Its been years since I visited Mt Kenya and it feels like a lifetime ago. I am feeling a sort of longing for the land of the giant lobelia and vertical bog of Mt Kenya and also for all the good times and wonderful adventures I had throughout Kenya. I miss it.
As you can see, its an incredibly beautiful environment, and glaciers so close to the equator are a very special case. These glaciers are projected to disappear by about 2030, so
- Is climate change largely responsible for the rapid retreat of the glaciers of Kenya?
- Are there other factors that might be more responsible for the loss of ice?
Well, the summary of the research (from our research group and a lot of earlier research by Stefan Hastenrath and his colleagues) shows that climate change is impacting the glaciers and, in the case of Mt Kenya, this is likely to be due to both warming and drying of conditions at the peak of Mt Kenya, such that the glaciers are melting faster and at the same time receiving less snow.
The drying of Mt Kenya is a signal found across East Africa – at the mountains like Mt Kenya and Kilimanjaro and in the lowlands. Precipitation amounts become more variable and generally less, and wet seasons become shorter. The drying is caused by change in sea surface temperature patterns over the Indian Ocean that control the moisture transport towards East Africa. This change in sea surface pattern was found to be a consequence of global warming.
More importantly than its direct influence on ice melt, the warming signal on Mt Kenya leads to a higher proportion of rainfall instead of snowfall. This means a lack of mass input to the glacier and a decrease in albedo, which causes a higher absorption of solar radiation and thus increased melt.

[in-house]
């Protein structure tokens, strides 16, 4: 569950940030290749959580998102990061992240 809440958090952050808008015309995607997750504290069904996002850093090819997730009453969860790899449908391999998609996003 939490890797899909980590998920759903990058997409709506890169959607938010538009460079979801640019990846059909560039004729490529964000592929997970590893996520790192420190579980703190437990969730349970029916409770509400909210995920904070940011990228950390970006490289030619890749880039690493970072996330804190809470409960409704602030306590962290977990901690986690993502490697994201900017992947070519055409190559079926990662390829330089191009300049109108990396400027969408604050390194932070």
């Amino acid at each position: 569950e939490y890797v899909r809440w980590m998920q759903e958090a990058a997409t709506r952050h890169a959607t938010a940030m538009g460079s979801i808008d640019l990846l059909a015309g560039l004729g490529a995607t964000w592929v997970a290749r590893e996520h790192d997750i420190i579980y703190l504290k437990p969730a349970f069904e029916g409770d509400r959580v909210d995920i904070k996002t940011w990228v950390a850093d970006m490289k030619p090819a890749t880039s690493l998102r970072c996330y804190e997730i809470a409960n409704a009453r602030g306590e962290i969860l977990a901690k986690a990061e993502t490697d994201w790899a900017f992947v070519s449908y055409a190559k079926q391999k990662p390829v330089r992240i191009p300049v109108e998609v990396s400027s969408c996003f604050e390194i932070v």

Research findings suggest that the glaciers on Mt Kenya formed under climate conditions that must have differed substantially to those of recent decades, and as such the glaciers will not survive. Indeed the modern day conditions at the summit indicate temperatures only just below freezing, so in a general sense, this location is not currently very conducive to glacier formation or survival.
The especially rapid rate of recent retreat may also be partly a feedback caused by glacier shrinkage thus far leaving only very small ice bodies on Mt Kenya. Larger glaciers can form their own cooler microclimate, which reduces ice melting, and also a large glacier is also less vulnerable to ice melt due to heat emitted from the surrounding exposed rocks when they are warmed by the sun, as the glacier margin is small relative to its total volume. Small glaciers do not create a very strong microclimate and the glacier margins are large compared to their total volume so melting at the glacier edges can play an increasingly important part of glacier melt as the glacier shrinks.
The key publications from our research group on changes of Lewis glacier are:
- Prinz R., Heller A., Ladner M., Nicholson L. and Kaser G. (2018) Mapping the loss of Mt. Kenya’s glaciers: an example of the challenges of satellite monitoring of very small glaciers, Geosciences, 8(5), 174, https://doi.org/10.3390/geosciences8050174
- Prinz, R., Nicholson,L. and Kaser, G. (2012) Variations of the Lewis Glacier, Mount Kenya, 2004-2012. Erdkunde, 66 (3), 255-22.
- Prinz, R., Fischer, A., Nicholson, L., Kaser, G. (2011) Seventy-six years of mean mass balance rates derived from recent and re-evaluated ice volume measurements on tropical Lewis Glacier, Mount Kenya. Geophysical Research Letters, 38, L20502, doi:10.1029/2011GL049208.
The key publication from our research group on the climate control is:
- Prinz, R., Nicholson, L.I., Mölg, T., Gurgiser, W., and Kaser, G. (2016) Climatic controls and climate proxy potential of Lewis Glacier, Mt. Kenya, The Cryosphere, 10, 133-148.
I also have several other relevant blog posts on this topic (search for ‘Lewis Glacier’)